For years, the Ohio State football program and the department of athletics have handled the situation with Tyson Gentry with the utmost in class.
As the former walk-on punter and wide receiver gets set to graduate, he had yet another night to remember last week at Ohio State’s annual Scholar-Athlete banquet.
The event honored a record 493 Ohio State student-athletes, but Gentry stole the show. Gentry, who suffered a broken C-4 vertebra and needed two surgeries to fuse his C-3 and C-5 vertebrae together and insert titanium plates for stability after a spring practice accident in 2006, received the biggest cheers of the evening when he pocketed three of the major awards given out.
Gentry was one of four athletes to receive the Corwin A. Fergus Memorial Award, which carries a $5,000 scholarship renewable for up to three years. The award, named after a former OSU football player, goes to athletes who have excelled on the field and in the classroom, showed positive qualities of character and citizenship and shown potential for success in a graduate or professional program.
He also won the Varsity “O” Scholarship, which provides a male scholar-athlete with a one-time stipend of $4,000 for postgraduate studies at Ohio State.
Finally, he captured the A.K. and Judith A. Pierce Phoenix Award, which is given to a student-athlete who has excelled in academics, athletics and personal growth attained through perseverance and hard work. The accompanying scholarship is to be used to attend graduate or professional school at Ohio State.
While the awards are chosen by committees after an application process and not by the department of athletics, it was nice to see that those who are involved in the selections saw fit to give Gentry a final nod. Though each of the other applicants surely was as overqualified as he was, it would be hard to find a more deserving winner, especially considering he’s about to conclude his undergrad career and start on the road to a master’s degree in speech-language pathology.
Gentry, still bound to a wheelchair more than three years after his injury, was unable to walk up the steps and across the stage to receive each of his awards in addition to his fourth-ever OSU Scholar-Athlete plaque, but event organizers including emcee Bill Davidge were right on the ball each time, bringing the microphone to Gentry for him to acknowledge the crowd of fellow coaches and athletes at the Greater Columbus Convention Center after each award.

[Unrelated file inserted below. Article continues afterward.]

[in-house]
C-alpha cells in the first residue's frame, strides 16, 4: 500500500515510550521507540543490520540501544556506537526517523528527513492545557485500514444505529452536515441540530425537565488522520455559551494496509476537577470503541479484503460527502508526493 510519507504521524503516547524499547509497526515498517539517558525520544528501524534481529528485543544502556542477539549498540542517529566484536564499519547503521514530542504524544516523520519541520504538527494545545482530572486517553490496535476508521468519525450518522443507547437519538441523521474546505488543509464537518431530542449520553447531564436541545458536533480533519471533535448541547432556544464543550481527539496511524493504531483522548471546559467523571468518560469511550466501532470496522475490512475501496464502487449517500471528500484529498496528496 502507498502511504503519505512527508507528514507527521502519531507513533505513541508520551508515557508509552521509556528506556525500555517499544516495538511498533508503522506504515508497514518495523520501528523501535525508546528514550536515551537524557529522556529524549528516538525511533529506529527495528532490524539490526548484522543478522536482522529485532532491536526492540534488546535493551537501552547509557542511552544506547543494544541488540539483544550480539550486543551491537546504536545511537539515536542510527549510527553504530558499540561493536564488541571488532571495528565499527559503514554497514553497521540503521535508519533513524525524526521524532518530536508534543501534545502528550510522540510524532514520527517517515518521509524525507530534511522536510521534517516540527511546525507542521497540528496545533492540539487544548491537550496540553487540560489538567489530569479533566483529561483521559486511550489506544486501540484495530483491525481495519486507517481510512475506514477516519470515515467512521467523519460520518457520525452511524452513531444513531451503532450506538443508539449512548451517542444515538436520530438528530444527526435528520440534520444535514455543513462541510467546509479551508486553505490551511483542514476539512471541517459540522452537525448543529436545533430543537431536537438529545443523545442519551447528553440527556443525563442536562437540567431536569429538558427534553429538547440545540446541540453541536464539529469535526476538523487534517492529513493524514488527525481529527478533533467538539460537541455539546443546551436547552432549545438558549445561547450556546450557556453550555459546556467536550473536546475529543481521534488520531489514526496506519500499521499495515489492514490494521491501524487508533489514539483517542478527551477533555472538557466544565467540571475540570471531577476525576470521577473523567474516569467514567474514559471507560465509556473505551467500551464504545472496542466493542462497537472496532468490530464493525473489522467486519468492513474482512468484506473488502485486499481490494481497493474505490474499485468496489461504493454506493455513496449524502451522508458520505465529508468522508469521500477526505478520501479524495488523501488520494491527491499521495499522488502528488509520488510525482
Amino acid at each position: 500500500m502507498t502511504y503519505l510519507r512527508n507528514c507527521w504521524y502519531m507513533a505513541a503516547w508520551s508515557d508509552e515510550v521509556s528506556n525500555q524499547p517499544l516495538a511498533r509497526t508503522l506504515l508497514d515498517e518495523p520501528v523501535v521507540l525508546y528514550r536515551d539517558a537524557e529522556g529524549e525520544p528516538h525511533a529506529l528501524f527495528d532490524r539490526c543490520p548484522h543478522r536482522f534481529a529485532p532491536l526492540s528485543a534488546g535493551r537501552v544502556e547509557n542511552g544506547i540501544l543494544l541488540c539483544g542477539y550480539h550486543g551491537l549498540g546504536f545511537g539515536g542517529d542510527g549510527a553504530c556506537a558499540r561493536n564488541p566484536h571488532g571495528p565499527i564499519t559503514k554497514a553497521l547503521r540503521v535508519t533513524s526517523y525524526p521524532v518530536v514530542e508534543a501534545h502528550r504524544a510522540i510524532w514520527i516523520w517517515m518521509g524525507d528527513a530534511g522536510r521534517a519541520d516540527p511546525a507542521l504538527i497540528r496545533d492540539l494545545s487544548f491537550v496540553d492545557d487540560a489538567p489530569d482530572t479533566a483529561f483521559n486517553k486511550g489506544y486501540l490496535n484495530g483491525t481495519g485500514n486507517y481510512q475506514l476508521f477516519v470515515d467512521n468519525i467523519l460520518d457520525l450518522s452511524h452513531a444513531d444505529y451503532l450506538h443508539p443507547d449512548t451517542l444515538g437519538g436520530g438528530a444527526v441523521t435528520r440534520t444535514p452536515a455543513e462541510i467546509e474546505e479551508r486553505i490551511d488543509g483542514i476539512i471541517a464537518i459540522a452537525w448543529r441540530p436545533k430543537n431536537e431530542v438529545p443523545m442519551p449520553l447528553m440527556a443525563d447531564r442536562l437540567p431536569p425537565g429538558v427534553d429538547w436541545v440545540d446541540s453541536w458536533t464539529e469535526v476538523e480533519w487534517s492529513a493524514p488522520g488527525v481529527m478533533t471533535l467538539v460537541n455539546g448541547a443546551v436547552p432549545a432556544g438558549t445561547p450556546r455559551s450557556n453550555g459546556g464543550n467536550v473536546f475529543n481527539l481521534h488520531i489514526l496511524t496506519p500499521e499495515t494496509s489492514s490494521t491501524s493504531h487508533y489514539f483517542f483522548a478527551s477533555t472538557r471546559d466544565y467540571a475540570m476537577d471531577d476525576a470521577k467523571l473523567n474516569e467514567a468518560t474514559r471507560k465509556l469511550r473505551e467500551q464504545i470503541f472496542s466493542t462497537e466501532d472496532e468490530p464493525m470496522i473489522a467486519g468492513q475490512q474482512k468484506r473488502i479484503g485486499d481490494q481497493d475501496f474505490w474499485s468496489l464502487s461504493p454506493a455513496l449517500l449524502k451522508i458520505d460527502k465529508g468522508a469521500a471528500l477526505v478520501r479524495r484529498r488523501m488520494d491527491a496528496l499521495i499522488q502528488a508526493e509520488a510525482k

The night so belonged to the Sandusky Perkins graduate that one almost expected him to receive the Big Ten Medal of Honor by the end, a prestigious prize which goes to the athlete in each gender who best combines athletics and academics in his or her career. (Instead, deserving teammate Brian Robiskie took home the men's trophy, and field hockey's Linda Haussener was the women's winner).
Afterward, I was lucky enough to get to spend a short two minutes with Gentry to ask him about the night. This was following numerous photo opportunities and after Gentry received well wishes from a good number of observers in the crowd.
I hadn’t yet had the chance to speak to Gentry over the past few years even though he’s been a mainstay around the football program since his injury. Nearly everyone who has ever talked to him leaves with high praise, and it was easy to see why.
“I’m extremely honored and very humbled to receive these awards,” he said. “Obviously Ohio State is no slouch in producing great scholars and great athletes. Honestly, I’m just very blown away that I would receive these awards. They will be very helpful in the future. I’m sure it will make it a lot easier.”
Gentry’s been lucky to have the support of the Ohio State family, led of course by head coach Jim Tressel, ever since his injury, and the gestures in the form of scholarships will go a long way in making his postgraduate career a success.
Gentry said that his undergraduate degree from the school of social and behavior sciences will be in speech and hearing science, but he plans to try to earn a master’s in speech-language pathology, a career idea he received from his father Bob.
“He was talking with some of the counselors at his middle school he teaches at, and he said it was a very good field,” Tyson said. “It really worked out very well.”
Gentry added that he still is doing therapy five days a week and “making slow but sure progress.”
Throughout his injury and therapy and the looming completion of his degree at Ohio State, Gentry has never been far from anyone’s mind. He was the last senior announced on Senior Day in 2008, being mobbed in the Tunnel of Pride after players like Robiskie and James Laurinaitis went through. The Columbus chapter of the National Football Foundation honored Gentry with a new award, the Tyson Gentry Courage Award, which was given for the first time in early 2009.
Now those associated with Ohio State yet again are doing what they can to help out Gentry on his latest quest. It seems only appropriate.